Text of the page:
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Vol. VIII, No. 2
March, 1963

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Rich and Poor in the Criminal Courts

There are in our country today rich and poor as well as middle class Americans. Individuals from all classes become defendants in criminal cases. While it is the job of economists to plan a society in which there will be no poor, and the job of educators, sociologists, employers, psychologists and penologists to prevent crime and rehabilitate criminals of all classes, it the the peculiar responsibility of the legal profession to ensure that poor as well as rich and middle Americans are accorded due process of law and equal protection of the law.

The concept of due process grows out of centuries of Anglo-American history, and the concept of equal protection has been emphasized off and on for 100 years in America. But it is only within the past few years that the United States Supreme Court has begun to struggle consistently to achieve true equal protection for indigents enmeshed in criminal procedures.

From Griffin v. Illinois (1956) and Eskridge v. Washington (1958), the Court has moved step by step to the seven decisions handed down March 18, 1963: Gideon v. Wainwright, 372.19 on right to counsel; Fay v. Noia, 452.1, Jones v. Cunningham, 452.5, and Townsend v. Sain, 452.6 on habeas corpus; and Douglas v. California, 374.18, Lane v. Brown, 374.17, and Draper v. Washington, 374.19, on appeals by indigent prisoners. The transition has not been easy. Only 3 decisions were unanimous; 2 were 5-4 and 2 were 6-3. The dissenters were Justices Clark, Harlan, Stewart, and sometimes White.

Nonetheless, the Court has now said, quite clearly and unanimously, that an indigent is entitled to counsel in non-capital state cases because the Sixth Amendment provision that "In all criminal prosecutions, the accused shall enjoy the right ... to have the Assistance of Counsel for his defense" has been carried into the Fourteenth Amendment and made applicable to the states. (Gideon.)

The Court has also said, not quite so clearly or unanimously, that an indigent is entitled to assistance of counsel on some state appeals (Douglas) and to a free transcript or other record of trial for state appeal (Draper). He is also entitled to full federal appellate review of state court denial of coram nobis relief (Lane). And he is entitled to these because a "rich" defendant can take advantage of these procedural safeguards merely because he can afford them.

The Court also said, 5-4, that justice must be done in the state courts and that if it is late when the defendant seeks justice, he is still entitled to it if there are sufficient reasons for his failure to file the proper papers at the proper time (Noia). Requirements for the exhaustion of remedies prior to applications for federal habeas corpus have been modified.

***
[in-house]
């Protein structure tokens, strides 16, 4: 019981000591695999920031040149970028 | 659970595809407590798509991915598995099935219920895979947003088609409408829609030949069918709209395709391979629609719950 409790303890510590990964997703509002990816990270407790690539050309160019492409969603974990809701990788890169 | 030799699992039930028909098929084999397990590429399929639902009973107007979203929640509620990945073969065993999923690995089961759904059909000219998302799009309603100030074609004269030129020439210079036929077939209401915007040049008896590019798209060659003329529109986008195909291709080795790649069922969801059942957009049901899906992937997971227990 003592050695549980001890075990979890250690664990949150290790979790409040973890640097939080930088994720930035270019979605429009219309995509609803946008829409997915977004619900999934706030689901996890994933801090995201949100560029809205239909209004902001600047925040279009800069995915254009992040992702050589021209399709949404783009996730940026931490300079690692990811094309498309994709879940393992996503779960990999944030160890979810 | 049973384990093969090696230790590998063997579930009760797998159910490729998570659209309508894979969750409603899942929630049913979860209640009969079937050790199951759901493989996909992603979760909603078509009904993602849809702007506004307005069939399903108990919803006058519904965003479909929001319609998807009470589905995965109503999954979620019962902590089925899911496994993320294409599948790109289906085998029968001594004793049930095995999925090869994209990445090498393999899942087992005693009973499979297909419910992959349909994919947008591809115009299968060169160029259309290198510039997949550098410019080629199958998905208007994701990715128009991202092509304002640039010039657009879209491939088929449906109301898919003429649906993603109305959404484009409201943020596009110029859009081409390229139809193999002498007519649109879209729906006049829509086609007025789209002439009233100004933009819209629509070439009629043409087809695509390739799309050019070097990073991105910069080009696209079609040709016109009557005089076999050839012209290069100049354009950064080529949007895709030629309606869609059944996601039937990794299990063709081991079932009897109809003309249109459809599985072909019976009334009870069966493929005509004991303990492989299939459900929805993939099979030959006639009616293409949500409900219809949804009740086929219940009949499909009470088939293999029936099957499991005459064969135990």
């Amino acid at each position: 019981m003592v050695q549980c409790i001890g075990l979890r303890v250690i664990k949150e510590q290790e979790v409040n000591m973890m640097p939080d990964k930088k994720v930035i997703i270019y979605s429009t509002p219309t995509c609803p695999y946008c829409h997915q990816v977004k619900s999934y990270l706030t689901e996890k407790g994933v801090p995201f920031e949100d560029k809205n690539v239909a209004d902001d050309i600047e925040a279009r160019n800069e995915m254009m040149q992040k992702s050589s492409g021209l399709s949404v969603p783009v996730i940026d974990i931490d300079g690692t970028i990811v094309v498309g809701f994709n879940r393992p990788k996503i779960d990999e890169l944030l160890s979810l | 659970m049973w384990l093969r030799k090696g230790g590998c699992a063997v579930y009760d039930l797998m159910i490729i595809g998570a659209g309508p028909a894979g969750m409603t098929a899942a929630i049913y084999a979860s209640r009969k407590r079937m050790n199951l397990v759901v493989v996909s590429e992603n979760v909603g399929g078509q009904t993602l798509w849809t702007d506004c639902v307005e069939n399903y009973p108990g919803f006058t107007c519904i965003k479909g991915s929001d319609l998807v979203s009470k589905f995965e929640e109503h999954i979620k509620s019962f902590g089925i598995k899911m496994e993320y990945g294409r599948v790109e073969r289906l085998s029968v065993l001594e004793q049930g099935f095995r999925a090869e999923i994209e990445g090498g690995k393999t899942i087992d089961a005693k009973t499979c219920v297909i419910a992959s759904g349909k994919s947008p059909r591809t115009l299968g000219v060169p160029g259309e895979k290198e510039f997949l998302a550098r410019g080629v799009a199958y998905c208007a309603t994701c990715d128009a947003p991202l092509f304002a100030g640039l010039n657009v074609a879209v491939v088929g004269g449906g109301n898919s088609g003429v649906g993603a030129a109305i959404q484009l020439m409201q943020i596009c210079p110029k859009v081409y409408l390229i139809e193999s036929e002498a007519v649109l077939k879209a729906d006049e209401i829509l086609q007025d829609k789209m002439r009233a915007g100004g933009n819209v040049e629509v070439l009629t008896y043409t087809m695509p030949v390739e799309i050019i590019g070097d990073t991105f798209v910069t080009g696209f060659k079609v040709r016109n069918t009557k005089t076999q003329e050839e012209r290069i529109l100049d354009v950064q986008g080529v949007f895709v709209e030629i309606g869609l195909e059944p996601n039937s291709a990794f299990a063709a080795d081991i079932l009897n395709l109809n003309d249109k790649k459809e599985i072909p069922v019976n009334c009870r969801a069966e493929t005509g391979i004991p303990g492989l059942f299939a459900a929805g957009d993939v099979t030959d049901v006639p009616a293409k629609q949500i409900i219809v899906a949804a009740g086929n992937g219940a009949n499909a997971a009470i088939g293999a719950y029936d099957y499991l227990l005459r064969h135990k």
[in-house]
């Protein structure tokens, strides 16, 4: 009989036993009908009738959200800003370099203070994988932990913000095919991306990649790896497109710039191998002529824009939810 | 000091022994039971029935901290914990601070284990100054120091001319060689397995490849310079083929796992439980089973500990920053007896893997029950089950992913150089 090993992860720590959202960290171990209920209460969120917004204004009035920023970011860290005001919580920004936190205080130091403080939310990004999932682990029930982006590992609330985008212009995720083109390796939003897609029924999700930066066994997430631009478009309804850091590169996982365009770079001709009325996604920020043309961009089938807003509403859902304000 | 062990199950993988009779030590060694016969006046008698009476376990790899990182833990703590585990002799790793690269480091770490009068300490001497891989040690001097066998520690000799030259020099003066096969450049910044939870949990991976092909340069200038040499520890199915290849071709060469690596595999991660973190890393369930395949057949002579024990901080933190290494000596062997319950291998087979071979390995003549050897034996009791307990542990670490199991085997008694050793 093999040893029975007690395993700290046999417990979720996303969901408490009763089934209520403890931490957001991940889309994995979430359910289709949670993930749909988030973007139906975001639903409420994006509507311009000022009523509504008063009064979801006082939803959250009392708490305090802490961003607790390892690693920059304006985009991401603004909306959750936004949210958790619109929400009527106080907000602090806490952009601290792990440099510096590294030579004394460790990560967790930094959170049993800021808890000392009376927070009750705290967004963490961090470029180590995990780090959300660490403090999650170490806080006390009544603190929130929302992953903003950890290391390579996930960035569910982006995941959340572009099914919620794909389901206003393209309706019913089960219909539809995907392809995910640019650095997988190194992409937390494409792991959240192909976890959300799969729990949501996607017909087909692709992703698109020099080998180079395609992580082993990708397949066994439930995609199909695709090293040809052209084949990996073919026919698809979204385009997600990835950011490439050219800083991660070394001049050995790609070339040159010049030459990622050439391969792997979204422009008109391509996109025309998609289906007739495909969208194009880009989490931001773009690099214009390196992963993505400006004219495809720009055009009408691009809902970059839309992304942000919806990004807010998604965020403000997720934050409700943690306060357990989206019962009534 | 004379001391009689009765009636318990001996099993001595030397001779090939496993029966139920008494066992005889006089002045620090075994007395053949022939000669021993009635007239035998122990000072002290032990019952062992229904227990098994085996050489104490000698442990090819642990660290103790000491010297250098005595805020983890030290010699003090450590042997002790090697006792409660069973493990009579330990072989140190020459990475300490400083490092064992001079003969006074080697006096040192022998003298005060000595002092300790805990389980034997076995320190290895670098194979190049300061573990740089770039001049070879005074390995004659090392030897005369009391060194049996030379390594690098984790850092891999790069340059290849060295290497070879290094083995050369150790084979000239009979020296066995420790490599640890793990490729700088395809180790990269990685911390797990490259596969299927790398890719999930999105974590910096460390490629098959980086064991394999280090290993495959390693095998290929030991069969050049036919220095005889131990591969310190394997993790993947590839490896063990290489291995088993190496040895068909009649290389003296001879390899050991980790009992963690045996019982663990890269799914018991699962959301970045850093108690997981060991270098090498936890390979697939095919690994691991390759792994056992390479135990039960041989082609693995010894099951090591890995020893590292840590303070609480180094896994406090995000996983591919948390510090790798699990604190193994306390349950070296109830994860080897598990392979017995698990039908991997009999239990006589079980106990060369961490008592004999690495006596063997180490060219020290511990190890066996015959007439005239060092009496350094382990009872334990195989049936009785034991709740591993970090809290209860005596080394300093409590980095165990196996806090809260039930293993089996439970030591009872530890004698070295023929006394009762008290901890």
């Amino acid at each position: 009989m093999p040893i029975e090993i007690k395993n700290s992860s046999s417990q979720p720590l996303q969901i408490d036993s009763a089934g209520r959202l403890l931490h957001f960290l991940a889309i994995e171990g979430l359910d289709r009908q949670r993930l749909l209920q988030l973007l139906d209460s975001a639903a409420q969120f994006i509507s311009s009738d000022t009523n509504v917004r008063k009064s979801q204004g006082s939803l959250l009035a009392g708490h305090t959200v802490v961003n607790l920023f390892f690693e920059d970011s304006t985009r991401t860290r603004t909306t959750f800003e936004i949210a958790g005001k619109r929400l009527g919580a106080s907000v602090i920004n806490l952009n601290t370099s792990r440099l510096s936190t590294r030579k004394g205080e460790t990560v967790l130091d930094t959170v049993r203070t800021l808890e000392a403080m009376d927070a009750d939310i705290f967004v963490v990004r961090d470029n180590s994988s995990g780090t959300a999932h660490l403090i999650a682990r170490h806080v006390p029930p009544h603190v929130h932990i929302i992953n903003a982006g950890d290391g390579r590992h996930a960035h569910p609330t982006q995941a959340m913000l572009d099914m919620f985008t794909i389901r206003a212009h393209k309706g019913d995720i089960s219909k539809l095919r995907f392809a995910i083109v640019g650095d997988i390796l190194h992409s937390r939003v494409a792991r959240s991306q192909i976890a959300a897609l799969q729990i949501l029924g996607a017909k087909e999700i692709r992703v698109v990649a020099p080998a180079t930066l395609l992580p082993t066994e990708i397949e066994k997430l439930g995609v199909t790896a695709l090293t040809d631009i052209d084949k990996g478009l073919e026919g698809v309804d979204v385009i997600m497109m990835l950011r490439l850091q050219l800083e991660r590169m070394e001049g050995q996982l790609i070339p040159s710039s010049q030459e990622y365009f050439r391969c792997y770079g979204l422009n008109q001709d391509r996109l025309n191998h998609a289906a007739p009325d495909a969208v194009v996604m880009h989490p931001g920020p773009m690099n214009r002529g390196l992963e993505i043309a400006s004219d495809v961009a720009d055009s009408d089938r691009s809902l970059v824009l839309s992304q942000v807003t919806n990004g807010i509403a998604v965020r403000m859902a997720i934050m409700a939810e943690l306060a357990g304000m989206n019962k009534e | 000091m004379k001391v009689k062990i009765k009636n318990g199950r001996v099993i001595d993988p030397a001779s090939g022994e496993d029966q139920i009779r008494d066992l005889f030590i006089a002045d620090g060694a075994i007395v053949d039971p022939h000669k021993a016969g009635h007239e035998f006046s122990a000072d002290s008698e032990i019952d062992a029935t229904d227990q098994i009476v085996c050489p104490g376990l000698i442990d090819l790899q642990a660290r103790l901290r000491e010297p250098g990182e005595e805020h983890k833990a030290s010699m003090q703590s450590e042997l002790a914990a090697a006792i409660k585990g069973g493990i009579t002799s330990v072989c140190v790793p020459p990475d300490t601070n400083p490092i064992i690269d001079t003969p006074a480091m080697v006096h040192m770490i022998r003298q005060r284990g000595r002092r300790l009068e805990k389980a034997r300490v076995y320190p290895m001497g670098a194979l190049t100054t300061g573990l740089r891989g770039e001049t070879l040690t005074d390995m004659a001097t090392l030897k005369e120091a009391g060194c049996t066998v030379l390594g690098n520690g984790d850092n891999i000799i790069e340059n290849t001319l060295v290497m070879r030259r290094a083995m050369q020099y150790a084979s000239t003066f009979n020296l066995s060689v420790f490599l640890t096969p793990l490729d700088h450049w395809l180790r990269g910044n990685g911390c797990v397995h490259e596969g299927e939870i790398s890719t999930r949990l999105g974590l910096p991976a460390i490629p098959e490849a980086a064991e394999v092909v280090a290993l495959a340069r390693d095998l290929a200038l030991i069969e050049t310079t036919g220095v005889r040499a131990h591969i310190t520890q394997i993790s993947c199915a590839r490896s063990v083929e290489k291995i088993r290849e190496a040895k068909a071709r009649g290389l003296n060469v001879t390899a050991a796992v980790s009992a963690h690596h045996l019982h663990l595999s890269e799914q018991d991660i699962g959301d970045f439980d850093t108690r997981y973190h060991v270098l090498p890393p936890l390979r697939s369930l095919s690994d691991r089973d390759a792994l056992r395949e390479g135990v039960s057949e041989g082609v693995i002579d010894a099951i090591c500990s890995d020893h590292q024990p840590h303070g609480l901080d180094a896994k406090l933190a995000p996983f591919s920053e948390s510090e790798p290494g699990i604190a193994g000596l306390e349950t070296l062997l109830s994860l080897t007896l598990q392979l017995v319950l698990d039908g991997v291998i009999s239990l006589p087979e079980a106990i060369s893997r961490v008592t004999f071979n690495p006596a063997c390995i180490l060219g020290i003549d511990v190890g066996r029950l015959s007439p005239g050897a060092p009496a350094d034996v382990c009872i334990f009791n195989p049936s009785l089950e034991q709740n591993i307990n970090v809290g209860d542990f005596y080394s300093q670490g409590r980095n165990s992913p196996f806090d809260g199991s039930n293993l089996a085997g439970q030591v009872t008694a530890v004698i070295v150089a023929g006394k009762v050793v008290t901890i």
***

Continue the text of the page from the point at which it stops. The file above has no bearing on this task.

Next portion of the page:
"Fundamental Principles" and the 14th Amendment

Justice Black took the occasion of his opinion for a unanimous Court in Gideon, 372.19, to set forth how far the Court has come in incorporating the Bill of Rights in the Fourteenth Amendment: "Explicitly recognized to be of this "fundamental nature" and therefore made immune from state invasion by the Fourteenth, or some part of it, are the First Amendment's freedom of speech, press, religion, assembly, association, andpetition for redress of grievances. For the same reason, ... the Court has made obligatory on the States the Fifth Amendment's command that private property shall not be taken for public use without just compensation, the Fourth Amendment's prohibition of unreasonable searches and seizures, and the Eighth's ban on cruel and unusual punishment. . . . [And] the Court in Betts was wrong . . . in concluding that the Sixth Amendment's guarantee of counsel is not one of these fundamental rights."


This issue reports all decisions and other changes in the status of pending cases reported in the last issue, as well as describing all new cases filed since then.

However, as an economy measure in this issue only, pending cases in which there have been no developments since the last issue are not listed.


On March 2, 1963, the CIVIL RIGHTS & LIBERTIES HANDBOOK was published by the National Lawyers Guild. It has been hailed by many constitutional lawyers as a useful, practical book.

The HANDBOOK is a looseleaf notebook divided into nine sections: I. Introduction; II. Special Problems in Civil Liberties and Rights Litigation; III. State Criminal Cases; IV. Special State Proceedings; V. Civil Suits in Federal Courts; VI. Appeals in Federal Courts; VII. Forms by Subject Matter—Specific Civil Liberties and Rights (following the DOCKET numbering system); VIII. Digest of Civil Liberties & Rights Citations—2,500 cases with citations to official reports, DOCKET and Race Relations Law Reporter, listed by DOCKET categories; IX. Index to Forms and to the HANDBOOK.

Osmond K. Fraenkel and Prof. Thomas I. Emerson acted as consultants on the HANDBOOK. 45 practicing attorneys contributed sample forms, trial techniques and discussions.

The major emphasis in the first 400 pages is on procedures applicable to all constitutional litigation, such as class suits, 3-judge courts, injunctive relief, and on civil rights and integration cases, north and south. Future supplements will be sent to HANDBOOK subscribers discussing recent Supreme Court opinions on the right to counsel, habeas corpus and appellate procedures for indigents, and will present more information and forms on civil liberties questions.

Box 673, Berkeley 1, California Date_____
Enclosed please find my check for $10.30 (incl. postage)* for one copy of CIVIL RIGHTS & LIBERTIES HANDBOOK: PLEADINGS & PRACTICE.